Friday, November 01, 2013

How to Spot a Fake Obamacare Horror Story

Since insurers have begun informing beneficiaries that their health care plans do not meet the new federal requirements of Obamacare, and will be either cancelled or significantly altered, the media has profiled countless middle class Americans who claim that the new health care law will force them to pay more for coverage.

Deborah Cavallaro, for instance, a real estate agent from Los Angeles, was enrolled in an individual plan that cost her just $293 per month. Under Obamacare, Cavallaro says she’ll have to pay over $400 for coverage she doesn’t need or want. But a higher premium doesn’t tell the whole story: while Cavallaro may spend more each month, she’ll be buying more comprehensive insurance with fewer out-of-pocket costs, better benefits that will cover more and cost her less if she actually falls ill, and much more robust consumer protections.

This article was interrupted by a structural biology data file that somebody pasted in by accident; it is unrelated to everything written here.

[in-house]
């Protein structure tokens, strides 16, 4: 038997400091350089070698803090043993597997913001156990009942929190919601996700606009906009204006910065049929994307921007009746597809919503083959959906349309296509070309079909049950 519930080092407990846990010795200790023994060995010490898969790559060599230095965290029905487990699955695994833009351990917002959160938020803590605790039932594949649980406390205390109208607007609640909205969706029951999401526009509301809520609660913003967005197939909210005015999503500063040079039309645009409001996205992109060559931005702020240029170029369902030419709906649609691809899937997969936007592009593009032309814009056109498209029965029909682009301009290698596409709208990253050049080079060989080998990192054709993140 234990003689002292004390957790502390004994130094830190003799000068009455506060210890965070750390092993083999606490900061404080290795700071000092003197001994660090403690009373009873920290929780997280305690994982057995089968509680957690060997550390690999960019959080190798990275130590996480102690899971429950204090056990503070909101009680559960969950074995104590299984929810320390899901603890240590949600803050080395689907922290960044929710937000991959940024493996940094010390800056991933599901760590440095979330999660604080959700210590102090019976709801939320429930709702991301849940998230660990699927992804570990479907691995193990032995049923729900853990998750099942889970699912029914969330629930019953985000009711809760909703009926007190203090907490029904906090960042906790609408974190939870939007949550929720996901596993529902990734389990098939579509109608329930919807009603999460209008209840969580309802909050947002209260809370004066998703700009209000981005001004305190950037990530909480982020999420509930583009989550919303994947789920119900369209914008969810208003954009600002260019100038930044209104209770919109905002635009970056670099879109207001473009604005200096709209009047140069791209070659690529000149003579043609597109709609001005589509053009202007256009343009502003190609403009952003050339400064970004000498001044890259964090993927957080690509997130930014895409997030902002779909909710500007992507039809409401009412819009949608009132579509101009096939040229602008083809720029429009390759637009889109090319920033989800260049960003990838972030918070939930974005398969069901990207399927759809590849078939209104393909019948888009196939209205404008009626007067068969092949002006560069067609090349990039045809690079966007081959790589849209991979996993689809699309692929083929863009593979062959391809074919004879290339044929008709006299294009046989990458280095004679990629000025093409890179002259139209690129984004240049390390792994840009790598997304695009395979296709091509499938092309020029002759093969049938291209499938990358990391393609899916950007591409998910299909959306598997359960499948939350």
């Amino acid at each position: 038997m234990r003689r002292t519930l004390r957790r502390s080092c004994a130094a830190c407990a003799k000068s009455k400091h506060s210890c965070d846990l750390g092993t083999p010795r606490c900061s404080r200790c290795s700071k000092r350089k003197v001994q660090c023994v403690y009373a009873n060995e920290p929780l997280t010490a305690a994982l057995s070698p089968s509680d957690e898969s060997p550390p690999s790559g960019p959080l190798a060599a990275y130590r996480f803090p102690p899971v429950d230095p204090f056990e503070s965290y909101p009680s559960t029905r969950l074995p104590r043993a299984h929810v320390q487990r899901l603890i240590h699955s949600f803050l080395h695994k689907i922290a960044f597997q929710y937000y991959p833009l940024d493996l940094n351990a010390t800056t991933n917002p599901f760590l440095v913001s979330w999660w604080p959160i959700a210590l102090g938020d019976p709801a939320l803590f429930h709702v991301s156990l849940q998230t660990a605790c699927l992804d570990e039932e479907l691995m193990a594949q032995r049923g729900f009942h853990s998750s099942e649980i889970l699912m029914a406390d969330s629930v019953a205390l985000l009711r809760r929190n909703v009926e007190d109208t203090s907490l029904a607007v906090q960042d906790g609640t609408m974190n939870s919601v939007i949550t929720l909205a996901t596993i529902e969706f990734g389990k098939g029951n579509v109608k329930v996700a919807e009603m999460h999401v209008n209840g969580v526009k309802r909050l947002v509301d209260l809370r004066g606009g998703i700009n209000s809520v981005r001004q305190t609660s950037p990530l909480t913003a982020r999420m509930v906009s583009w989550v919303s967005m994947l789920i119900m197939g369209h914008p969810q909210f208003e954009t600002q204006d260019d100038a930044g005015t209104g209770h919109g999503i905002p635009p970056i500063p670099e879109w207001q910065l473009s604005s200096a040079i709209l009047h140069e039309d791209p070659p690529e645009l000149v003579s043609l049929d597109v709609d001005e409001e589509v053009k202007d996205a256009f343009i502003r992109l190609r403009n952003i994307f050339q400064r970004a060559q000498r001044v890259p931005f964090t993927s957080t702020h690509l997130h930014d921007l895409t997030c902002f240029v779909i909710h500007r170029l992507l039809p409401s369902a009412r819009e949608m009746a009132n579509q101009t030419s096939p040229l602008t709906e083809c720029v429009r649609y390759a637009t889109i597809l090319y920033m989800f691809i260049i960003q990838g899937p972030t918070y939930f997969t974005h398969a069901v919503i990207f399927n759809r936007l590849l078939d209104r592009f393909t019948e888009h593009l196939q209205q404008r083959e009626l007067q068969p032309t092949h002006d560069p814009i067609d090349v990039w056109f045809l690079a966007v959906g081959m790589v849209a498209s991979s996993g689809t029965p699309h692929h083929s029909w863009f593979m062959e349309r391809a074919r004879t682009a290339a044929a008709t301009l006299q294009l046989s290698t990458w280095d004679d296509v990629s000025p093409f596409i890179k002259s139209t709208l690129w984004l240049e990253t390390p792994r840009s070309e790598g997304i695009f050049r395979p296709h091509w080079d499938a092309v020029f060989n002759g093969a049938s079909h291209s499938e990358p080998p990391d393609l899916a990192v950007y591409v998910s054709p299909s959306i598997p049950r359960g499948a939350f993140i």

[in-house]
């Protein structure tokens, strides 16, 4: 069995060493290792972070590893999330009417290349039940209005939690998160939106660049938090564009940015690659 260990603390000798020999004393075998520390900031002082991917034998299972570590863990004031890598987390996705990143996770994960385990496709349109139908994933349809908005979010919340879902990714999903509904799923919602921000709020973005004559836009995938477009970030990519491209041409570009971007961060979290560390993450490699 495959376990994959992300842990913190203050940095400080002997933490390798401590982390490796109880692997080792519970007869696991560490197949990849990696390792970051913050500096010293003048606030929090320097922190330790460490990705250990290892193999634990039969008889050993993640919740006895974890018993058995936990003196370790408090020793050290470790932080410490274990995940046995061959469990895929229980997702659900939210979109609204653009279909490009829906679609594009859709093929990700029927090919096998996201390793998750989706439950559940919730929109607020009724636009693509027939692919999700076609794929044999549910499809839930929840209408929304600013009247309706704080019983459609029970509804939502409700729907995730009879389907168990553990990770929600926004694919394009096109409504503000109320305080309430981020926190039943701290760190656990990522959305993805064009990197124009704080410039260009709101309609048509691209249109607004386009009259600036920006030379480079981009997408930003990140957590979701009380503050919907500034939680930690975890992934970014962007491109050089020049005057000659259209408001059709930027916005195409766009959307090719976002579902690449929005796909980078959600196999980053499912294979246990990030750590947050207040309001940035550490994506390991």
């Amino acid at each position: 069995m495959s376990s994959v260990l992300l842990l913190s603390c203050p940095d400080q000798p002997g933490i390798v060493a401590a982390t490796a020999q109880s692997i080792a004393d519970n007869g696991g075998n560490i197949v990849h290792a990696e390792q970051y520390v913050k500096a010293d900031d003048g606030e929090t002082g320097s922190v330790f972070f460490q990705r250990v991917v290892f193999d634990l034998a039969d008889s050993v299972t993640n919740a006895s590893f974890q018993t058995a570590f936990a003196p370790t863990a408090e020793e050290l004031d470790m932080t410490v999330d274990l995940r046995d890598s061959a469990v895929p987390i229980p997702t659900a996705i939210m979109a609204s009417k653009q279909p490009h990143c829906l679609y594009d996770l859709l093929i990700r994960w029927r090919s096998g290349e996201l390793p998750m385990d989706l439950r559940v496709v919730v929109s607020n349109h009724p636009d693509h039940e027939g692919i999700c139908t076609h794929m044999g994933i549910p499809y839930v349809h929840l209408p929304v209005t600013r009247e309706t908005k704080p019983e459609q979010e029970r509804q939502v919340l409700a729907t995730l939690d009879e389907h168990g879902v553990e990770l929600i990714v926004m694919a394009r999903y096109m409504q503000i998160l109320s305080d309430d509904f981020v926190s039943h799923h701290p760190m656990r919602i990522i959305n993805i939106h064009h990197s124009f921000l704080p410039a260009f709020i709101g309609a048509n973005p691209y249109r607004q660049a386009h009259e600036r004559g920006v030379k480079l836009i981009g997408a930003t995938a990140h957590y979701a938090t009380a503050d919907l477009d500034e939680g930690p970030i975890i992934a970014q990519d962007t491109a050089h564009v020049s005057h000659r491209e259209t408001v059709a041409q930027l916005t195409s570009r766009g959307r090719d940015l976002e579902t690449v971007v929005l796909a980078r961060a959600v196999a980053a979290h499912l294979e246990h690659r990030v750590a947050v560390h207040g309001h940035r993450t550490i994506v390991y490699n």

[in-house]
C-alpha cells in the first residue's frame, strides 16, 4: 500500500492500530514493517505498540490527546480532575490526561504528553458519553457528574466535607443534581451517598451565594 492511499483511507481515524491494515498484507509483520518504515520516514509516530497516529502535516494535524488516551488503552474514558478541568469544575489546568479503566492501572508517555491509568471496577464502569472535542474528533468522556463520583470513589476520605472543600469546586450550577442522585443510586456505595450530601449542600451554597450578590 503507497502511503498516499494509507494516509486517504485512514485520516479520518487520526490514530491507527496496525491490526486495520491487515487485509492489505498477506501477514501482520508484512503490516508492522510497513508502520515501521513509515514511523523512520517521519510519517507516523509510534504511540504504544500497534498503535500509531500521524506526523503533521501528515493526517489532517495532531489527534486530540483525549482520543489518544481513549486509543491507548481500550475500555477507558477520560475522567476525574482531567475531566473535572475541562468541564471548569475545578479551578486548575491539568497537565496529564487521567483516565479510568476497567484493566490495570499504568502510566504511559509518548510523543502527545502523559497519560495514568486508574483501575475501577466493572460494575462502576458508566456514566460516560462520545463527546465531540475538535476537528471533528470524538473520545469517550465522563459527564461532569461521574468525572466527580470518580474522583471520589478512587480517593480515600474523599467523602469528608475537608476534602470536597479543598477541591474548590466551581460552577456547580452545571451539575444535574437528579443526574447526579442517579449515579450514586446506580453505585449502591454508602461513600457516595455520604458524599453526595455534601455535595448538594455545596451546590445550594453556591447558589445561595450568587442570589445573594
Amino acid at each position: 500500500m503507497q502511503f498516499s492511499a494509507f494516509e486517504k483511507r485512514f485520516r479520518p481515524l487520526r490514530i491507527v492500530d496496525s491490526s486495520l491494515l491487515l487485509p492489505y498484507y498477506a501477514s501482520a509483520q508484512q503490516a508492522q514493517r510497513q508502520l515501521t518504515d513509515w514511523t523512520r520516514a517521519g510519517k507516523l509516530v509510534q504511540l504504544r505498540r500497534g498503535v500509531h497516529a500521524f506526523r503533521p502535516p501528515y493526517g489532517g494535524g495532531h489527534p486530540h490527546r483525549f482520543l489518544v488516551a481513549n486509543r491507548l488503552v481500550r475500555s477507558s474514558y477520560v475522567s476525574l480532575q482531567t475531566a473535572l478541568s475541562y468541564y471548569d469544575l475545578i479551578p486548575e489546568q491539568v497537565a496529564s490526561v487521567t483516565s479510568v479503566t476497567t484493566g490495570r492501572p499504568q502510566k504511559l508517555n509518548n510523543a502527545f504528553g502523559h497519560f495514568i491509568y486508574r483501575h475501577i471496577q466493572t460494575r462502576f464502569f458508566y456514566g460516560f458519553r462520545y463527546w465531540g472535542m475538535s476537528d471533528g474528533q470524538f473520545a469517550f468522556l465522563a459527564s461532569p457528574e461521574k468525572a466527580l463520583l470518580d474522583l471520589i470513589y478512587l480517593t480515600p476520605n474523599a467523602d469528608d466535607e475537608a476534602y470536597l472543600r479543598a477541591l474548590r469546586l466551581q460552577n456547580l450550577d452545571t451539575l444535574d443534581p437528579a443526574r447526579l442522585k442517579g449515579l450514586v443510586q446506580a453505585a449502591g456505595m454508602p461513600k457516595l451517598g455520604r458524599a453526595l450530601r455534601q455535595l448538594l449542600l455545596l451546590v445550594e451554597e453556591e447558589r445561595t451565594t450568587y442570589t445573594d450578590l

So before you buy into the sticker shock hysteria, here are four questions you should ask:

1. What does the old plan actually cover? Most of the policies in the existing individual health care market — which are currently issuing notices — offer low premiums, but also come with skimpy benefits and high out-of-pocket costs. These plans often have low limits for outpatient treatment, hospitalization or don’t offer any benefits for procedures like colonoscopy, chemotherapy or mental health treatment. Insurers market these policies to young and healthy people who don’t use their coverage — and never know the true extent of their benefits. (The market is also fairly mobile, with just 17 percent of individual subscribers purchasing the same plan for two years or longer.)
Under the Affordable Care Act, insurers cover 10 essential categories of benefits, offering far more comprehensive coverage than what’s available in most individual insurance plans.

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